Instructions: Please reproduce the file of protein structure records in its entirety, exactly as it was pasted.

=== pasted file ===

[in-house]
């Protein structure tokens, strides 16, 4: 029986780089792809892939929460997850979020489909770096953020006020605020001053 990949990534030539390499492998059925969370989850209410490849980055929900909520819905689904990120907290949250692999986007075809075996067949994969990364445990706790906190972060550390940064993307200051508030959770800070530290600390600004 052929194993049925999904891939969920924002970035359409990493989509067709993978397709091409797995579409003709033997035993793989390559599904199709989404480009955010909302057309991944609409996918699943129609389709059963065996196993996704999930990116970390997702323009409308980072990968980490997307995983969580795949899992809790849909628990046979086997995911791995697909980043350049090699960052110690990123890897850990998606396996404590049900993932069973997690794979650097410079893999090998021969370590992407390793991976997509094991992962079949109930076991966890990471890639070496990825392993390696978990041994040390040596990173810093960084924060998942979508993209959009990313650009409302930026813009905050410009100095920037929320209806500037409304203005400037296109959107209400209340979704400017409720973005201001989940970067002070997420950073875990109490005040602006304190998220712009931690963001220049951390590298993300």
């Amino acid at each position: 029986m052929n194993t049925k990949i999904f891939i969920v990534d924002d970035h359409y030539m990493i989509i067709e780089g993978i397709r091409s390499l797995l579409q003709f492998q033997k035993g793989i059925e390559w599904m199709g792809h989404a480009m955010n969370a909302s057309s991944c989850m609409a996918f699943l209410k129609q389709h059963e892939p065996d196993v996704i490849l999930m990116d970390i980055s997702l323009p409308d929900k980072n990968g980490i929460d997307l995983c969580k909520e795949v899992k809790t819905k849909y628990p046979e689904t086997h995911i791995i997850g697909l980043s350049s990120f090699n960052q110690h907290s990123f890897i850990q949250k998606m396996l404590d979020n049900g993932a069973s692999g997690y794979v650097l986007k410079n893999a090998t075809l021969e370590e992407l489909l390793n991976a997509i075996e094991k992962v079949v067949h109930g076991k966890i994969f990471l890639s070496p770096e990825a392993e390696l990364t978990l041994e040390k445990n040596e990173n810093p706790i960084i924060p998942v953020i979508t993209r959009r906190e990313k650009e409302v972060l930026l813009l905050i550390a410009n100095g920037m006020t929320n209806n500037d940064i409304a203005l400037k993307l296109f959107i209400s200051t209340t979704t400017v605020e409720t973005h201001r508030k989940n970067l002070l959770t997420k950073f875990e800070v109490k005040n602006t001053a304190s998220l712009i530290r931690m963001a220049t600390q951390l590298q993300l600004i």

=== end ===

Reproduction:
[in-house]
């Protein structure tokens, strides 16, 4: 029986780089792809892939929460997850979020489909770096953020006020605020001053 990949990534030539390499492998059925969370989850209410490849980055929900909520819905689904990120907290949250692999986007075809075996067949994969990364445990706790906190972060550390940064993307200051508030959770800070530290600390600004 052929194993049925999904891939969920924002970035359409990493989509067709993978397709091409797995579409003709033997035993793989390559599904199709989404480009955010909302057309991944609409996918699943129609389709059963065996196993996704999930990116970390997702323009409308980072990968980490997307995983969580795949899992809790849909628990046979086997995911791995697909980043350049090699960052110690990123890897850990998606396996404590049900993932069973997690794979650097410079893999090998021969370590992407390793991976997509094991992962079949109930076991966890990471890639070496990825392993390696978990041994040390040596990173810093960084924060998942979508993209959009990313650009409302930026813009905050410009100095920037929320209806500037409304203005400037296109959107209400209340979704400017409720973005201001989940970067002070997420950073875990109490005040602006304190998220712009931690963001220049951390590298993300």
């Amino acid at each position: 029986m052929n194993t049925k990949i999904f891939i969920v990534d924002d970035h359409y030539m990493i989509i067709e780089g993978i397709r091409s390499l797995l579409q003709f492998q033997k035993g793989i059925e390559w599904m199709g792809h989404a480009m955010n969370a909302s057309s991944c989850m609409a996918f699943l209410k129609q389709h059963e892939p065996d196993v996704i490849l999930m990116d970390i980055s997702l323009p409308d929900k980072n990968g980490i929460d997307l995983c969580k909520e795949v899992k809790t819905k849909y628990p046979e689904t086997h995911i791995i997850g697909l980043s350049s990120f090699n960052q110690h907290s990123f890897i850990q949250k998606m396996l404590d979020n049900g993932a069973s692999g997690y794979v650097l986007k410079n893999a090998t075809l021969e370590e992407l489909l390793n991976a997509i075996e094991k992962v079949v067949h109930g076991k966890i994969f990471l890639s070496p770096e990825a392993e390696l990364t978990l041994e040390k445990n040596e990173n810093p706790i960084i924060p998942v953020i979508t993209r959009r906190e990313k650009e409302v972060l930026l813009l905050i550390a410009n100095g920037m006020t929320n209806n500037d940064i409304a203005l400037k993307l296109f959107i209400s200051t209340t979704t400017v605020e409720t973005h201001r508030k989940n970067l002070l959770t997420k950073f875990e800070v109490k005040n602006t001053a304190s998220l712009i530290r931690m963001a220049t600390q951390l590298q993300l600004i």